The Hebrew month of Sivan is here and very soon we celebrate Shavuot (20th May- 6th Sivan) which commemorates the Giving of the Torah. Customs include going to synagogue, reading Megillat Ruth, staying up all night learning Torah, and eating cheesecake and other dairy foods.
The Torah is a key text for describing the mission and goals of the Jewish people, and it has guided us as a People, our families and communities for millennia. This has inspired us to take the idea of vision and mission and see how it applies to ourselves and our workplaces.
The book of Proverbs (29:18) warns us: “Where there is no vision, the people perish”. This lack of vision existed in the period of the Judges (17:6), when, we are told, “In those days there was no king in Israel; everyone did that which was right in their own eyes”. Due to a lack of leadership and a unified vision the Jews ended up worshipping idols. It is clear that in a situation like this, where Jews lack a communal vision, bad things will result.
This leads us to the question that we should all ask ourselves- to what extent are people in our organisations doing what they think is right in their own eyes and to what extent are they united by a common vision?
Consider the following questions:
- Can you clearly articulate the vision and mission of your organisation?
- What would others (board members, supervisors, co-workers, volunteers, participants) say the mission of the organisation is?
- Do you know where to find the organisation’s mission?
If the vision and mission of your organization is not clear it will be hard to plan, to work together and to have a real impact. Non-profit consultants The Bridgespan Group, give us the following definitions:
At its best, a non-profit’s mission statement is a succinct expression of an organization’s essential reason for existence or core purpose. Some mission statements may include other elements, such as references to how an organization achieves its impact or what it most values.
Some non-profits also have a vision statement as a supplement to the mission statement. The most effective ones present a description of the world as it would exist if the organization were to succeed in achieving its grandest aspirations.[/two_third_last]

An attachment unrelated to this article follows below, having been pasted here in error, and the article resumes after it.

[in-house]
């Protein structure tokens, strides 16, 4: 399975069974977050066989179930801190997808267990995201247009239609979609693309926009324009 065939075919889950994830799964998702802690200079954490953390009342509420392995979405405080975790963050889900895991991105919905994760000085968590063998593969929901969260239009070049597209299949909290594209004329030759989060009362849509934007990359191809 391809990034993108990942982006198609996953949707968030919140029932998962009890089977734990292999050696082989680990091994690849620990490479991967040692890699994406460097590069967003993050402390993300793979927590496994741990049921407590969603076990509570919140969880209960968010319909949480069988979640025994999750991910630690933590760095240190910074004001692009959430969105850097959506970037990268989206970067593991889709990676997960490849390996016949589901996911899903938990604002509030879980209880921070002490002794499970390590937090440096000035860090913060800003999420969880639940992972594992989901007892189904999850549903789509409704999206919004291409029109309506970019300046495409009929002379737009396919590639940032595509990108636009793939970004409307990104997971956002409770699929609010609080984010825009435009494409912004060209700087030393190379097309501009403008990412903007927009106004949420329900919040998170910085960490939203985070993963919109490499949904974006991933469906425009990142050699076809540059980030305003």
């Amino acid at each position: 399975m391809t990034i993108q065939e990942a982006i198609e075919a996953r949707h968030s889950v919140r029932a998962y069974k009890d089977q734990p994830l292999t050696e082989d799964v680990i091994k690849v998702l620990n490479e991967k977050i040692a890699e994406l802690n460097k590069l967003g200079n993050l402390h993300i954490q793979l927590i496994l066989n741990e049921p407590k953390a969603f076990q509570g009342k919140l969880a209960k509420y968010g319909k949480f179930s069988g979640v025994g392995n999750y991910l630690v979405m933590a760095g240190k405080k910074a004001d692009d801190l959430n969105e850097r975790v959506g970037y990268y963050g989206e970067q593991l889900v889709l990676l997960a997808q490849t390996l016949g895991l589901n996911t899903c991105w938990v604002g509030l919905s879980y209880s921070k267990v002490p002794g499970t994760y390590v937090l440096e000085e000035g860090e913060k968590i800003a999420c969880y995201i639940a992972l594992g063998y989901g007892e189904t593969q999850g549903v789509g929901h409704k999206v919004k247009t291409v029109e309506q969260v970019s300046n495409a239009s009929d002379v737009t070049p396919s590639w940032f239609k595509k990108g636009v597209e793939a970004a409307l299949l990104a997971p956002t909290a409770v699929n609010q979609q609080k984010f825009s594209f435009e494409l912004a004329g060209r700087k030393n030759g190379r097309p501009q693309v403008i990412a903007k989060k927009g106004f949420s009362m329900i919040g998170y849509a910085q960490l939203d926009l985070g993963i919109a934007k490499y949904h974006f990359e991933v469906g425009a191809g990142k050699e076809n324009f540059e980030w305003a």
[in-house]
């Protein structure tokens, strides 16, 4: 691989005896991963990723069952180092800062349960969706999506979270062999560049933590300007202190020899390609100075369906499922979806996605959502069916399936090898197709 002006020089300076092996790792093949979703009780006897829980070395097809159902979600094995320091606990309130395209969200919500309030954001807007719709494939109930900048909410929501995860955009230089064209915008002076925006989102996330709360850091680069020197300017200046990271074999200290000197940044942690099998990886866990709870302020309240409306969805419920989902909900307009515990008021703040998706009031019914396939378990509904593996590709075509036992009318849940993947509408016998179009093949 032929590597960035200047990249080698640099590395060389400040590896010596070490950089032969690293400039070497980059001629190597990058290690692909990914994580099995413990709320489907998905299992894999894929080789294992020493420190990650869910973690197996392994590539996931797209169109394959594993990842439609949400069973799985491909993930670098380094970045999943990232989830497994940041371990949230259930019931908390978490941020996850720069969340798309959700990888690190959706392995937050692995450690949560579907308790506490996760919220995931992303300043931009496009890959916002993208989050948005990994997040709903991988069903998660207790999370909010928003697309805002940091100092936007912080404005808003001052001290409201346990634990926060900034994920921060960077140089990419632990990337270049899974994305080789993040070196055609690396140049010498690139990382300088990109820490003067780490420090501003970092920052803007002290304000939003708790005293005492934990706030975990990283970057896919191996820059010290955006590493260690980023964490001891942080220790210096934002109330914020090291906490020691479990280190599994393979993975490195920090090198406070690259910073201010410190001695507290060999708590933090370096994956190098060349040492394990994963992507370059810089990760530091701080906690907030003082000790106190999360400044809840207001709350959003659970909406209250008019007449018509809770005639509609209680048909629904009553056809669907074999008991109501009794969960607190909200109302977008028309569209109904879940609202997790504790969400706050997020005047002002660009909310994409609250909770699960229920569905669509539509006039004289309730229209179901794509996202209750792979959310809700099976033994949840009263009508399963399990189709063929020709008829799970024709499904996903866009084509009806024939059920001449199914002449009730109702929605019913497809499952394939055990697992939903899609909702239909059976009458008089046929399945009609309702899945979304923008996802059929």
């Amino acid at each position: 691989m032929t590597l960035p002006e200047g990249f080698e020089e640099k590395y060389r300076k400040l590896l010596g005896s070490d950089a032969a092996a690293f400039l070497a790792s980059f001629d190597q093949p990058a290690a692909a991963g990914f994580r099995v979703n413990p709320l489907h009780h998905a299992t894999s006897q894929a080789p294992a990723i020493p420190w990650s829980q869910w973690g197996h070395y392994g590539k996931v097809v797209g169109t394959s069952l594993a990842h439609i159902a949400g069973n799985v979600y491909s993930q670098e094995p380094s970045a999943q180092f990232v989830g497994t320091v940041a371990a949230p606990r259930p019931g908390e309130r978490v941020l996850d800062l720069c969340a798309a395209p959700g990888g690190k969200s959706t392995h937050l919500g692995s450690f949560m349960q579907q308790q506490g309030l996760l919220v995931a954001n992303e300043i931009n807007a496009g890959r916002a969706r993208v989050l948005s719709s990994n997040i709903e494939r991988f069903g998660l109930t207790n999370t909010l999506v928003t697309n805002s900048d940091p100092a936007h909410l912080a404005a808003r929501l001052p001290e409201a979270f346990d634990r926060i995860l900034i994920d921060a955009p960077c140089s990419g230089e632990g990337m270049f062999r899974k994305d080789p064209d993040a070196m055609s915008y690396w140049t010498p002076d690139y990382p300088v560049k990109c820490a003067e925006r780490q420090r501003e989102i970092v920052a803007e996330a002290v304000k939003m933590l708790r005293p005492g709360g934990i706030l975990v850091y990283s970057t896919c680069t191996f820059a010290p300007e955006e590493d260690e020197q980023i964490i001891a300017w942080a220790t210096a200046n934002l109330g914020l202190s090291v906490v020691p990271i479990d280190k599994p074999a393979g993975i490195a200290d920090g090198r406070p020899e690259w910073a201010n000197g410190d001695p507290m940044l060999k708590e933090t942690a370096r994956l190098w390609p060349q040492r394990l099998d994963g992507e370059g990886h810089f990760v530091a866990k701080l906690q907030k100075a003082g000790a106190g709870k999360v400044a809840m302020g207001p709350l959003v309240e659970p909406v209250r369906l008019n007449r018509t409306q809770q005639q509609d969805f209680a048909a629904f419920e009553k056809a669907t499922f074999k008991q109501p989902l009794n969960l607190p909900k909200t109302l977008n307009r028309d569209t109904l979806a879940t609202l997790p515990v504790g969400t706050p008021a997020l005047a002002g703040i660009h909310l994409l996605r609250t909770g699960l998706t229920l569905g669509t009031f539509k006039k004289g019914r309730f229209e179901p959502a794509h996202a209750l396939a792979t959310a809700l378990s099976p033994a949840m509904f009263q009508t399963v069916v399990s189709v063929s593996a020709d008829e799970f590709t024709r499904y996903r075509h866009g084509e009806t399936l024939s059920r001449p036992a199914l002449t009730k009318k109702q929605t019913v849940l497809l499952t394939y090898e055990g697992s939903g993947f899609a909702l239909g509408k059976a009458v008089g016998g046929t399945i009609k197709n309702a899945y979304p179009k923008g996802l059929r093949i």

The purpose of these statements is to motivate, guide and bring people together to provide a foundation for programmes, activities and events – as well as a yardstick to measure their success. It is vitally important that you, and your team, know your organisation’s mission and vision!
With all this talk about mission and vision we should not forget that we too have a personal mission and vision that goes beyond any job title, event, or organisation. Take time to watch Rabbi Jonathan Sacks’ “Why I am a Jew?” and answer that question for yourself. In what ways does your personal mission align with your organisation’s mission?
So this Shavuot we invite you to think about the various missions you’re involved with; those of the Jewish nation, your organisation and your own personal mission.
Chag Shavuot Sameach,
The Yesod Team
- The website Nonprofithub.org explains in more detail how to create effective mission statements. And topnonprofits.com have useful examples and worksheets on their site.
- Mark Young from the Jewish Theological Seminary contemplates personal mission in his article on what lights you up.
- If you need inspiration then Rabbi Jonathan Sacks explains his personal mission in this moving animated speech.
- The new Limmud Chavruta Project Guide ready to use sources for discussion on the topic of Pilgrimage.
- New Shavuot resources from the National Library of Israel.
- Pardes podcasts and downloadable learning materials.
- Fun, accessible animated videos about Shavuot for children and adults, from Bimbam.
- You can also see the resource of the month on our website and for more information and resources about Shavuot click here.